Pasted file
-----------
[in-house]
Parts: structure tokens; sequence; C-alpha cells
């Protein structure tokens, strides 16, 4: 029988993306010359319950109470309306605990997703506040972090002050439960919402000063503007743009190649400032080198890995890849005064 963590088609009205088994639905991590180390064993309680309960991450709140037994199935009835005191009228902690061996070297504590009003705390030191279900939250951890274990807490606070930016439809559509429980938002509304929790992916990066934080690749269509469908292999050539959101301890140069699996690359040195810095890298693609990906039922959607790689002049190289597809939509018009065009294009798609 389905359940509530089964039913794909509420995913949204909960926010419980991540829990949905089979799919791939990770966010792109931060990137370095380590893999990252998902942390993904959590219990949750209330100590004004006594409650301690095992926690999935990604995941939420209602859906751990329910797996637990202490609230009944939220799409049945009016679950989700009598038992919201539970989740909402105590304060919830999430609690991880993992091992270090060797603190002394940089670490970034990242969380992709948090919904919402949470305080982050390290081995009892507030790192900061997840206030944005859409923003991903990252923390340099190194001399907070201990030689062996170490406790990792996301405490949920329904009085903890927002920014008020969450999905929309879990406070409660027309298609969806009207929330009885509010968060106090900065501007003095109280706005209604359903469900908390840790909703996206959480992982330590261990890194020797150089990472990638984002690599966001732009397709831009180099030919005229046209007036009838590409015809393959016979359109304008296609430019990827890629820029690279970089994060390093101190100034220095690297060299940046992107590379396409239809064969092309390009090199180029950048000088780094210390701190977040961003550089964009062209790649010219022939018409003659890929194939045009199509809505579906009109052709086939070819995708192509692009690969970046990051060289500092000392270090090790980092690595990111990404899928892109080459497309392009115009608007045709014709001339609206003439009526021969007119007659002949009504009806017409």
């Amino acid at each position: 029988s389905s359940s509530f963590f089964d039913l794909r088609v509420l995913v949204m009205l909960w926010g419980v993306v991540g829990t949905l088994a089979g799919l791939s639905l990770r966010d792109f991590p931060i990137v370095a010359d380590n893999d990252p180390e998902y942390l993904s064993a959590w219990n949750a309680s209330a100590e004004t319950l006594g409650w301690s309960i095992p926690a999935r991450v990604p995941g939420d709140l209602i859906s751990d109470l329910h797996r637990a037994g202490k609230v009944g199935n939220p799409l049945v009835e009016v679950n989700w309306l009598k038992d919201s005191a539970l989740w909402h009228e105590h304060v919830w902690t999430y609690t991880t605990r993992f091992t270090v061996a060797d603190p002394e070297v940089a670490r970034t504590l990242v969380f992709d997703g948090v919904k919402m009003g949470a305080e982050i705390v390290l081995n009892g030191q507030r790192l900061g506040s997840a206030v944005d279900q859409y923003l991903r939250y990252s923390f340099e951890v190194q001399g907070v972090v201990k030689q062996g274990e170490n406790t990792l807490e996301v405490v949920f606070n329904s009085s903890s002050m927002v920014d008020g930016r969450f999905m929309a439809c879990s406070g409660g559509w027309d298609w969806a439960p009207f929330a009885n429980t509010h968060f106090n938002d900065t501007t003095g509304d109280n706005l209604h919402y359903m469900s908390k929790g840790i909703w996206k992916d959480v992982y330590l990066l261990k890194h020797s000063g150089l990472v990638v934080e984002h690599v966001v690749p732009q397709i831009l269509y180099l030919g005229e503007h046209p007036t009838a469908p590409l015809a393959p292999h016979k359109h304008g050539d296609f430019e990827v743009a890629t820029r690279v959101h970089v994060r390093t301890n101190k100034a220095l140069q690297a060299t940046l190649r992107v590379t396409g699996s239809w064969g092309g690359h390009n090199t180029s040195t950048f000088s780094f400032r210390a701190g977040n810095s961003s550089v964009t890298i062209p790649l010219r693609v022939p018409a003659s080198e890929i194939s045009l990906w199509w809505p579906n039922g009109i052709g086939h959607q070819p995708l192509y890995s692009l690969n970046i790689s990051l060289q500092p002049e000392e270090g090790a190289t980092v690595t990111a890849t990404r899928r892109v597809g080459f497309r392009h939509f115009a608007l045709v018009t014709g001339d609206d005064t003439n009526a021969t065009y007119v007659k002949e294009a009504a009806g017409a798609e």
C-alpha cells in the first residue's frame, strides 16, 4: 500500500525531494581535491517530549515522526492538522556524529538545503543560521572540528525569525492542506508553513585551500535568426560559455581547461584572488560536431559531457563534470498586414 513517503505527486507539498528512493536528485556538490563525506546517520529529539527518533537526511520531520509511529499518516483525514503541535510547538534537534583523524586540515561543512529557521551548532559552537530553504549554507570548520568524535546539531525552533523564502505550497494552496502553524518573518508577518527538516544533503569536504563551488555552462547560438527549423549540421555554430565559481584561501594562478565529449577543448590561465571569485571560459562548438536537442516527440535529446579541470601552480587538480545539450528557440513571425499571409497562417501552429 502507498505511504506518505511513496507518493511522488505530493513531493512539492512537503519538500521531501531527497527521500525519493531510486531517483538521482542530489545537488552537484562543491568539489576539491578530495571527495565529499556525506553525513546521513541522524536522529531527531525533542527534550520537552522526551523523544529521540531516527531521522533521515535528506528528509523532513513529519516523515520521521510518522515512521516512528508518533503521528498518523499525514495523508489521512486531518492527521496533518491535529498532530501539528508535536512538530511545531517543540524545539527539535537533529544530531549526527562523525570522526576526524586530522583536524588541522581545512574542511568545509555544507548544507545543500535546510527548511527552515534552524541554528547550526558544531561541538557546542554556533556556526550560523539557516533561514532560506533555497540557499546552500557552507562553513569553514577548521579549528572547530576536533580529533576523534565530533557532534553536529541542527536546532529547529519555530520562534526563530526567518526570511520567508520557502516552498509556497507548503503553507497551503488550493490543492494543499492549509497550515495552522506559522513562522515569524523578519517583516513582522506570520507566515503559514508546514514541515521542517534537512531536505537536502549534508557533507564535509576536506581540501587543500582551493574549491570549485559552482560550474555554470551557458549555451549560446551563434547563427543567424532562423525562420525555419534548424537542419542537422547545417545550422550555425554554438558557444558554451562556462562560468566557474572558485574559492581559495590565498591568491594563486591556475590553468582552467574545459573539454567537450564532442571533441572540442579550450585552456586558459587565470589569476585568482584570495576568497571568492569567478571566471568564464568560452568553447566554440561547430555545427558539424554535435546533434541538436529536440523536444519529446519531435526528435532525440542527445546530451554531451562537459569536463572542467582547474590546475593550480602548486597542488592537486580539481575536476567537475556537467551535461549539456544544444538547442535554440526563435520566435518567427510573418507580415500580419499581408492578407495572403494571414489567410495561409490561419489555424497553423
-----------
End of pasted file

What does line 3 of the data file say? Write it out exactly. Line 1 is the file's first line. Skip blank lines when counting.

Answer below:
């Protein structure tokens, strides 16, 4: 029988993306010359319950109470309306605990997703506040972090002050439960919402000063503007743009190649400032080198890995890849005064 963590088609009205088994639905991590180390064993309680309960991450709140037994199935009835005191009228902690061996070297504590009003705390030191279900939250951890274990807490606070930016439809559509429980938002509304929790992916990066934080690749269509469908292999050539959101301890140069699996690359040195810095890298693609990906039922959607790689002049190289597809939509018009065009294009798609 389905359940509530089964039913794909509420995913949204909960926010419980991540829990949905089979799919791939990770966010792109931060990137370095380590893999990252998902942390993904959590219990949750209330100590004004006594409650301690095992926690999935990604995941939420209602859906751990329910797996637990202490609230009944939220799409049945009016679950989700009598038992919201539970989740909402105590304060919830999430609690991880993992091992270090060797603190002394940089670490970034990242969380992709948090919904919402949470305080982050390290081995009892507030790192900061997840206030944005859409923003991903990252923390340099190194001399907070201990030689062996170490406790990792996301405490949920329904009085903890927002920014008020969450999905929309879990406070409660027309298609969806009207929330009885509010968060106090900065501007003095109280706005209604359903469900908390840790909703996206959480992982330590261990890194020797150089990472990638984002690599966001732009397709831009180099030919005229046209007036009838590409015809393959016979359109304008296609430019990827890629820029690279970089994060390093101190100034220095690297060299940046992107590379396409239809064969092309390009090199180029950048000088780094210390701190977040961003550089964009062209790649010219022939018409003659890929194939045009199509809505579906009109052709086939070819995708192509692009690969970046990051060289500092000392270090090790980092690595990111990404899928892109080459497309392009115009608007045709014709001339609206003439009526021969007119007659002949009504009806017409």